Blog Post

The Couchbase Server Recorder

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Aircraft flight recorders help in investigating an aircraft accident or incident. Similarly, for databases, if a server suddenly fails abnormally or if you are just troubleshooting the system, error logs can really be handy. Error logs are a gold mine of post-event information because they record all relevant events that happen in the system. 
 

Couchbase Server creates a number of different log files depending on the components of the system that produce the error, and the level and the problem being reported. These individual log files can help you to narrow down to the root cause of the problem much faster. In this blog, we will talk about Couchbase Server logs and how you can use these logs to get more insight into your Couchbase cluster.  Based on your platform (Linux, Windows or Mac OSX), the location of  log files can vary. 

Couchbase Server has different log files for different components of the database. For each node, each log file location, contains a list of different log files as shown below - 

 

Individual log files are automatically numbered, with a numerical suffix for each new log. There are a maximum of 20 log files per log and each log file has a maximum file size of 10 MB by default. When the maximum number of log files is reached, the oldest log file is overwritten by new file content.

 

Now, let’s look at two example scenarios where the Couchbase Server logs can be useful - 

 

1. When your javascript map reduce function does not emit any results

 

When working with views, if you define a view with a field that is not defined, you will not see any results. This may happen particularly in the case when you emit an attribute but the parent does not exist. For example: emit(doc.foo.bar, null) when your documents to not include the attribute “foo”. Here’s a simpler example. 

 
function (doc, meta) {
      emit(doc1.foo, null);
}

In figure 1 below, the javascript field “doc1” does not exist. The view can be saved but you will not find any results. 

 

Figure 1 : Example map function in javascript with undefined object doc1 

But to diagnose the problem you can you look at the mapreduce_errors.1 log file. You will notice that the reference error is logged. 

 

Figure 2: Undefined reference error shown in mapreduce_errors file

Currently, if a document gets skipped because of a runtime error as seen above when building a view, it will get skipped from all views in that design document. This is another scenario, where you may want to take a look at the log file closely.

In general, one best practise you should follow when writing views, is testing whether the parent field being dereferenced exists. In our example, we can rewrite the map function as below :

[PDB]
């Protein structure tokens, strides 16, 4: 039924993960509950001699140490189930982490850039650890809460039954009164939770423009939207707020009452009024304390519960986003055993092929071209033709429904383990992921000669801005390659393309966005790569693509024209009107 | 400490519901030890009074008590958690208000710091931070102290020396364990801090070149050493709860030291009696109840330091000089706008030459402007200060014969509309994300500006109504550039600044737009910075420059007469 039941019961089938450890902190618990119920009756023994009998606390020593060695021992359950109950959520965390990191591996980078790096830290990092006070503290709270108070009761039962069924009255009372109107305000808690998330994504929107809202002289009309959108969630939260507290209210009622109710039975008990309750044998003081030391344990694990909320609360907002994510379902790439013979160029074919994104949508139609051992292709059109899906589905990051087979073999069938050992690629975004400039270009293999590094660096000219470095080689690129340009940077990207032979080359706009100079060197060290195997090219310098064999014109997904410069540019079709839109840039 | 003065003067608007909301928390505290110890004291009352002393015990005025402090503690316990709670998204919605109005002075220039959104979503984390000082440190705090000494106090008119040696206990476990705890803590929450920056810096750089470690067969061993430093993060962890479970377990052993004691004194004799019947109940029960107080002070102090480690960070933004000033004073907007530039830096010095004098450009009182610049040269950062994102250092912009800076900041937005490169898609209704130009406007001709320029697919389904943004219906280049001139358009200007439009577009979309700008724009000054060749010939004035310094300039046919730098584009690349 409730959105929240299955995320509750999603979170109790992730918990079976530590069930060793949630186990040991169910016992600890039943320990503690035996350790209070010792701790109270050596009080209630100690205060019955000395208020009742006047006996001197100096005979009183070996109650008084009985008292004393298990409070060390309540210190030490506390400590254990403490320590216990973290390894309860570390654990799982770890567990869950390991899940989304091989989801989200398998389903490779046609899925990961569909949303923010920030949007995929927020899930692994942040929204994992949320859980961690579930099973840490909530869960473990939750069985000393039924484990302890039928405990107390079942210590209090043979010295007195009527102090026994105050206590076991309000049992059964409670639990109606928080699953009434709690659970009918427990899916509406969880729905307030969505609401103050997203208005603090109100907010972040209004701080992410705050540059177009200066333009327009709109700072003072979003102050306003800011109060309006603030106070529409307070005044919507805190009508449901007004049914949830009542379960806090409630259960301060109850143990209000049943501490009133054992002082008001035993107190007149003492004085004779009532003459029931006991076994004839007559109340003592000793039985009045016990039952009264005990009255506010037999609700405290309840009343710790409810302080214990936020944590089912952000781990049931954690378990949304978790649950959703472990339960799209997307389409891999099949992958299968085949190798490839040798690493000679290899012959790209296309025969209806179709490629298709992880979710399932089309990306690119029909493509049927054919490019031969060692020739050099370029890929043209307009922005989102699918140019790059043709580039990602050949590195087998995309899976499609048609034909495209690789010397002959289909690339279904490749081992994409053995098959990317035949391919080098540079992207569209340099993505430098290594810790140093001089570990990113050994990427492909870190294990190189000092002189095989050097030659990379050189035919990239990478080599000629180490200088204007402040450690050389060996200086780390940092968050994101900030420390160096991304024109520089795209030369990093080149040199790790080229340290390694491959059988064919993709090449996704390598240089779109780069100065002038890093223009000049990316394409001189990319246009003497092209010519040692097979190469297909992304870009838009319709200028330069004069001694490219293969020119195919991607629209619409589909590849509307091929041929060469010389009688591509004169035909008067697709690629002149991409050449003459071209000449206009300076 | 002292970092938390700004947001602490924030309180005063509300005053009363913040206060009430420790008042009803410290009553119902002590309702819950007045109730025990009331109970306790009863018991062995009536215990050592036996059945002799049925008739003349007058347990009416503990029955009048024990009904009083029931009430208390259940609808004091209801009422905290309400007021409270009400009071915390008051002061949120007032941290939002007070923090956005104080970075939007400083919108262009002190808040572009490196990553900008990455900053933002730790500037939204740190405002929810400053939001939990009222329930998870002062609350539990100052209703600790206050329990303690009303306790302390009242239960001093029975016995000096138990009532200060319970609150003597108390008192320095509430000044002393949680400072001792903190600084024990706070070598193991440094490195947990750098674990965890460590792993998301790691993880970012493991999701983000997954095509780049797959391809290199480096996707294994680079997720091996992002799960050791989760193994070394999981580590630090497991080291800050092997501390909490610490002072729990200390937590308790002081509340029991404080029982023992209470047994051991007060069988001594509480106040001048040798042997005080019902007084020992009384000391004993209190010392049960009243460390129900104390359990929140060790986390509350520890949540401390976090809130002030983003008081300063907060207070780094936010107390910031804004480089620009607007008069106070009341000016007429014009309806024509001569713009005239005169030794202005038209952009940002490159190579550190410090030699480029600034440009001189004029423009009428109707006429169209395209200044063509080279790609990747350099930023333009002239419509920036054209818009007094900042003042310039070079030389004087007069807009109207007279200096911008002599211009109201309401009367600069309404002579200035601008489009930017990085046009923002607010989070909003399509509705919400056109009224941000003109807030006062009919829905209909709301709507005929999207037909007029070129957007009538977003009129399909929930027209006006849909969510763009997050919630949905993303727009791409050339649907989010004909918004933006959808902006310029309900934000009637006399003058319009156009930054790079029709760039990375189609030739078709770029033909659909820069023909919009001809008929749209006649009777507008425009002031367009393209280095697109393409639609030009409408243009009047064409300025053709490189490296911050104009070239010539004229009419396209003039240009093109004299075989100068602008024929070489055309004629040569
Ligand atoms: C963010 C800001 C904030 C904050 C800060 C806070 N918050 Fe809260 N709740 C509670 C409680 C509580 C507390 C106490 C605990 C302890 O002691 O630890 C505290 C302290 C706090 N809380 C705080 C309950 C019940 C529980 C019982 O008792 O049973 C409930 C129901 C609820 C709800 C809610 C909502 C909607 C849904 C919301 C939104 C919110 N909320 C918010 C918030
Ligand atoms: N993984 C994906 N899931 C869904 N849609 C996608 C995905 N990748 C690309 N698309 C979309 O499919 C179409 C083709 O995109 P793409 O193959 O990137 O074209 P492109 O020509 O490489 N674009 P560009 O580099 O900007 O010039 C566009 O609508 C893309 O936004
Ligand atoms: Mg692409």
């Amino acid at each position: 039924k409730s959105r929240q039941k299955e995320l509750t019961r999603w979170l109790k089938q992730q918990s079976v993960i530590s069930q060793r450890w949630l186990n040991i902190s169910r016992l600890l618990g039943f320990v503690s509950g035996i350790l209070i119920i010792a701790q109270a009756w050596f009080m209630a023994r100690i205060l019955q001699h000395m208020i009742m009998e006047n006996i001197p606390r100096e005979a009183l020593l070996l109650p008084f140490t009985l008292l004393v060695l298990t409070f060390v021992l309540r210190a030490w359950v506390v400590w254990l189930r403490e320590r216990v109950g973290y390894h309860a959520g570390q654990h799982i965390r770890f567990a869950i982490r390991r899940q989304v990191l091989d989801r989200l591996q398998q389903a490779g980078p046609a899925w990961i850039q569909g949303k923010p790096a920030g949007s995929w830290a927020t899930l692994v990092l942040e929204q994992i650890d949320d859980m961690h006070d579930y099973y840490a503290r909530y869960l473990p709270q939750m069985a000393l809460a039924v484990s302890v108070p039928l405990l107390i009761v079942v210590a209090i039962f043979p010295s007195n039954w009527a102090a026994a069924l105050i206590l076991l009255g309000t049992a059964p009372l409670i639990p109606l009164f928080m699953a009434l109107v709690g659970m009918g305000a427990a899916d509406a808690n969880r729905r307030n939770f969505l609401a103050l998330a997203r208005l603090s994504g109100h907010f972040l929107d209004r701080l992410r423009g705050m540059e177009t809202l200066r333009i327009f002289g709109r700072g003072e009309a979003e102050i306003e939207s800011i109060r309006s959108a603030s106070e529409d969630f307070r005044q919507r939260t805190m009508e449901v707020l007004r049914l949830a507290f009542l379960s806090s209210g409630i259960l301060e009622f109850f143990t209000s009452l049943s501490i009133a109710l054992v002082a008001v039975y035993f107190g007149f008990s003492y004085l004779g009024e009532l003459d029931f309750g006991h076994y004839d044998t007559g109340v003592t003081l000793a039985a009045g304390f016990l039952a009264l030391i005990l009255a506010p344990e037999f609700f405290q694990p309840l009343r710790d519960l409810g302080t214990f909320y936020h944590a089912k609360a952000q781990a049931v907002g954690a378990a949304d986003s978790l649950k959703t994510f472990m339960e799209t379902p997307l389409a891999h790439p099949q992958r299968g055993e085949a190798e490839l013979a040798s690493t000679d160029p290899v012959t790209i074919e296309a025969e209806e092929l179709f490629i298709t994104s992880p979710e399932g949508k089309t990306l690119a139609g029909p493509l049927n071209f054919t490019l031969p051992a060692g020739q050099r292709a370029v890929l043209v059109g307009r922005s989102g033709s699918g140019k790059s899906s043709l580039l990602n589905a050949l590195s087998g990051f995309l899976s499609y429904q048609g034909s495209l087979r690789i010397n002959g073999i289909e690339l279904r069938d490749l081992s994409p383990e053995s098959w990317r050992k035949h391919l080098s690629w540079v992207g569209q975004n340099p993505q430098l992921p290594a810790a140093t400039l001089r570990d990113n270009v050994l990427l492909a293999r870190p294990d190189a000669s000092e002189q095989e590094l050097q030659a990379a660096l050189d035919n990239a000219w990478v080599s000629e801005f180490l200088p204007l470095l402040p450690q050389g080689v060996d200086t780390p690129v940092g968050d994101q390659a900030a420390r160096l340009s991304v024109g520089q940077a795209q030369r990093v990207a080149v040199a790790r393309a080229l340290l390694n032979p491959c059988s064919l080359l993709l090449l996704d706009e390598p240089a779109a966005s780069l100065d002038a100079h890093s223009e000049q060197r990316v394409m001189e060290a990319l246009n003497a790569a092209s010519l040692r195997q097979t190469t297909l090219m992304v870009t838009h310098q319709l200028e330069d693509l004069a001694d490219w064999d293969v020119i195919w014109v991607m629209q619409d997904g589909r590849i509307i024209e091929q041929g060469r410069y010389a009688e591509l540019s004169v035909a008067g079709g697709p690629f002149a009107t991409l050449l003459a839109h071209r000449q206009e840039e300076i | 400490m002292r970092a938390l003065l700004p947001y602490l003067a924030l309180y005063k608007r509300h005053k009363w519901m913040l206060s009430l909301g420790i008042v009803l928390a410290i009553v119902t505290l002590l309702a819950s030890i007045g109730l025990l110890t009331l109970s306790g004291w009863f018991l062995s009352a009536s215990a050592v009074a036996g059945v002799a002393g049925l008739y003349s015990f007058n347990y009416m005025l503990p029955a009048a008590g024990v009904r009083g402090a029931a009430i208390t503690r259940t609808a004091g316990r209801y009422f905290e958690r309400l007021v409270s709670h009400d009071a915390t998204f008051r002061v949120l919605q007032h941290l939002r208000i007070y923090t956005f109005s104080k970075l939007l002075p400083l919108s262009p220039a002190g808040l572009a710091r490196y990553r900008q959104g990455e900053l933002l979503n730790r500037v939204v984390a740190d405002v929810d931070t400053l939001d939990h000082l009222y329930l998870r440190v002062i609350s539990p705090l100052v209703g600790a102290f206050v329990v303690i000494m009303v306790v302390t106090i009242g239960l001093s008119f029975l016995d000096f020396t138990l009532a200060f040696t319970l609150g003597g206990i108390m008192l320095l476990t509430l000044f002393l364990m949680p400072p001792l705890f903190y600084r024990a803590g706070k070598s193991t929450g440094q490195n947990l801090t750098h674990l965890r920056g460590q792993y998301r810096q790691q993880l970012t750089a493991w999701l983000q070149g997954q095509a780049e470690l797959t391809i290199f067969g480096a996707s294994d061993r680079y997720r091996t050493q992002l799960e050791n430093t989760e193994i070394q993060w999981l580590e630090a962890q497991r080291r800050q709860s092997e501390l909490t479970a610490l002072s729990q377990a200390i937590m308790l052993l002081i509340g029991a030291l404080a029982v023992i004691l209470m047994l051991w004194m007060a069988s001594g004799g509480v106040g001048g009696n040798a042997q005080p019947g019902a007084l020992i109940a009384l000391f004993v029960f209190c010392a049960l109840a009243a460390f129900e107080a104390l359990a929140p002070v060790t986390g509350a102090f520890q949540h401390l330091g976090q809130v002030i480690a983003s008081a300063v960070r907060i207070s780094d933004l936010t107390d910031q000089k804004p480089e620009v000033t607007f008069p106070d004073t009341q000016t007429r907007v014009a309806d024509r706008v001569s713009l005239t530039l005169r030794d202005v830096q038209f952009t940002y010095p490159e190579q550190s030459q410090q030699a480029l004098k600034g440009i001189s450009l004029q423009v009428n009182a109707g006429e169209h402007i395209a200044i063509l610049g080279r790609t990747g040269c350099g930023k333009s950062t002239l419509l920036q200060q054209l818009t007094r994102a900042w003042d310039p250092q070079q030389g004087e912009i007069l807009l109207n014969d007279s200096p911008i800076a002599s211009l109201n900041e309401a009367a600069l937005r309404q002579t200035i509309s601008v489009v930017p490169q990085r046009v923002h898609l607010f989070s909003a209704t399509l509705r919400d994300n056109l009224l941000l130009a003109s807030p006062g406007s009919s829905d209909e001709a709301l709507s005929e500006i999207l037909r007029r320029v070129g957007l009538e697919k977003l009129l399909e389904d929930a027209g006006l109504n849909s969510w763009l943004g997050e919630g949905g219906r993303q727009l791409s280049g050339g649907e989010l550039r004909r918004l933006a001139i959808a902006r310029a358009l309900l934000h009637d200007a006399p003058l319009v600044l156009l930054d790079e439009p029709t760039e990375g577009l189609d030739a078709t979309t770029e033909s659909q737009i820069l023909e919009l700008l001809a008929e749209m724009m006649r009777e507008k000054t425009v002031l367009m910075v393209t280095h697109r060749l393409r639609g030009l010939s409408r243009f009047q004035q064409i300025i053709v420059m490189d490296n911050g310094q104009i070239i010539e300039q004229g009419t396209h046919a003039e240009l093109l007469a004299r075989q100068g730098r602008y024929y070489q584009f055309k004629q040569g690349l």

function (doc, meta) {  

 if(doc.foo) 

 { 

   emit(doc1.foo, null);

 }

}

 

2. XDCR errors when the destination bucket is suddenly deleted 

Cross datacenter replication in Couchbase Server 2.0 supports unidirectional and bidirectional  active-active replication between two Couchbase Server clusters. Let's assume unidirectional cross datacenter replication is setup from the beer-sample bucket on the source cluster to the testBucket bucket on the destination cluster.

If the testBucket bucket on the destination cluster is destination cluster is suddenly deleted when XDCR is in progress, XDCR cannot continue and an error is logged in the xdcr_error log file on the source cluster node as shown in Figure 4 below. The couchbase server admin console (shown in Figure 5) also shows the last 10 XDCR related errors.

Figure 3 : Bucket not found in xdcr_error file

Figure 4 : Last 10 errors shown in Couchbase admin console UI

Found a bug?

Being an open source product, we would love your feedback as you play around with Couchbase Server. If you hit unexpected behavior, log a bug. http://www.couchbase.com/issues/secure/CreateIssue!default.jspa

Luckily we do have tools that zip up all the needed logs that our dev team needs to investigate. You’ll find the cbcollect_info tool in /opt/couchbase/bin on Linux and /Applications/Couchbase

Server.app/Contents/Resources/couchbase-core/bin on MacOS. This tool collects all the logs for a given Couchbase server node and zips it up into a file.

Don’t forget to attach this to your bug report.

Happy hacking !

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